Understanding Sudden Changes

Three adolescents staring at camera with their arms folded, looking defiant

While you might expect your young adolescent to come to you for aid and comfort or to take cover from the daily shellings at school, the opposite may take place. The budding (or broiling) urge for independence, combined with mood swings, extreme self-consciousness and intolerance for anything that strikes them as "stupid" or "lame," may begin to drive an alarming wedge into your relationship.

This is the age at which kids may decide that their parents are hopelessly naive, out of touch with reality, or terribly short on intelligence. Your adolescent may avoid sitting with you at church. You may hear criticism of your clothes, musical tastes and opinions. And don't even think about wearing that slightly weird hat or doing something a little unusual (such as humming your favorite tune a little too loud) in a public place — especially the mall. You may be strongly rebuked for this "embarrassing" display, especially if (heaven forbid) someone she remotely knows might possibly see it. Her concern, of course, will not be for your reputation but hers.

This apparent detachment from you and the family may extend to cutting other moorings to the past. One day your son may suddenly pack up his action figures, shove his baseball cards into a drawer and insist that you replace the race-car wallpaper that was painstakingly installed in his bedroom just a few years ago. Your daughter's dolls and figurines may suffer a similar fate. Some adolescents also choose this time to abandon cute childhood nicknames in favor of more grownup-sounding names. Don't be alarmed, and certainly don't smirk or ridicule, if you are told one day that Suzie wants to be called Susan or that Skipper is now Jonathan. Such sudden announcements that childhood is over may catch you off guard, provoking a lump in your throat or even a few tears. But welcome the transition as best you can.

During this period, early adolescents typically form and maintain strong same-sex friendships, even as interest in members of the opposite sex is growing more intense. Infatuations and crushes are to be expected, but intense romances and dating are not good at this age for a number of reasons.

Friends and peers can play a major role in reinforcing or undermining the values that matter to you. You may become frustrated by the fact that a classmate's half-baked opinions seem to matter more than all the common sense you've imparted over the years. But choose wisely if you decide to intervene because the more you complain about her newfound friends, the more vigorously she may defend them. Some streetwise vigilance, ongoing prayer and evenhanded but candid conversations about who's hot and who's not on the current friendship list (and why) should be regular agenda items for your busy week.

While the value of your parental stock may seem to be falling by the hour, you may be surprised (and perhaps a little hurt) to see your adolescent form a powerful attachment to another adult. A teacher, choir director, favorite aunt, coach or youth leader can become the object of intense admiration and attention. This common turn of events can be a blessing if the object of this affection is an ally who shares your values and goals and who moves her in positive directions. But someone with a less constructive agenda can have a significant negative impact.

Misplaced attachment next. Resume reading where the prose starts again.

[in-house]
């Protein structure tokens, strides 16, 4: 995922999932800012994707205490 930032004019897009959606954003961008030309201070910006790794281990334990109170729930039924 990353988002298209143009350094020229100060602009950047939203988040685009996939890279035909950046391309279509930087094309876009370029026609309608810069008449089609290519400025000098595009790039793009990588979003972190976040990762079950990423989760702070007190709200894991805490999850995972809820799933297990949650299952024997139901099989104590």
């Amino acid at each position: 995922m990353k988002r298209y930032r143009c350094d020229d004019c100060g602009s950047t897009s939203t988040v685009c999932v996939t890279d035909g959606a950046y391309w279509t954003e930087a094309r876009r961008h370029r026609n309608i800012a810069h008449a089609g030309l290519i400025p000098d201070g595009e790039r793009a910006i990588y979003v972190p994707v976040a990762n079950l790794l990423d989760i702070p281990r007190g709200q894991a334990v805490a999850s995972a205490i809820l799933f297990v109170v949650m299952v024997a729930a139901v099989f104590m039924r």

Throughout the adolescent years, a number of important developmental tasks are under way. We'll look at these throughout the rest of the articles in this series.

The task of achieving independence from parents

With rare exception, adolescents develop a powerful drive to become independent, to be in charge of their daily affairs and their future. As a result, bucking the limits, challenging authority and resisting constraints imposed at home and at school are pretty much par for the course. Just as in the first adolescence of toddler days, the extent of willfulness and the lack of good judgment can at times be spectacular. And while it may sometimes seem outrageous, some degree of struggling against parental control is a normal and necessary part of growing up.

Your job in helping your adolescent complete this task is to release your grip in a controlled and reasonable manner. You still have the right and responsibility to make house rules. But when you impose (and defend) them, you need to do so calmly and respectfully. "Because I'm the Mom, that's why!" may have worked with your two-year-old, but it will rarely be appropriate anymore. Few things exasperate and discourage a teenager more than being treated like an immature child, even if it may seem appropriate (to you) at the time.

Even more important is linking your adolescent's blossoming independence to the realities and responsibilities of adult life. He will need hundreds of age-appropriate reality checks before he leaves your nest, and you are in the best position to provide them.

Adapted from the Complete Guide to Baby & Child Care, a Focus on the Family book published by Tyndale House Publishers, Inc. Copyright © 1999, Focus on the Family. All rights reserved. International copyright secured. Used by permission.

Next in this Series: Body Changes and Self-Care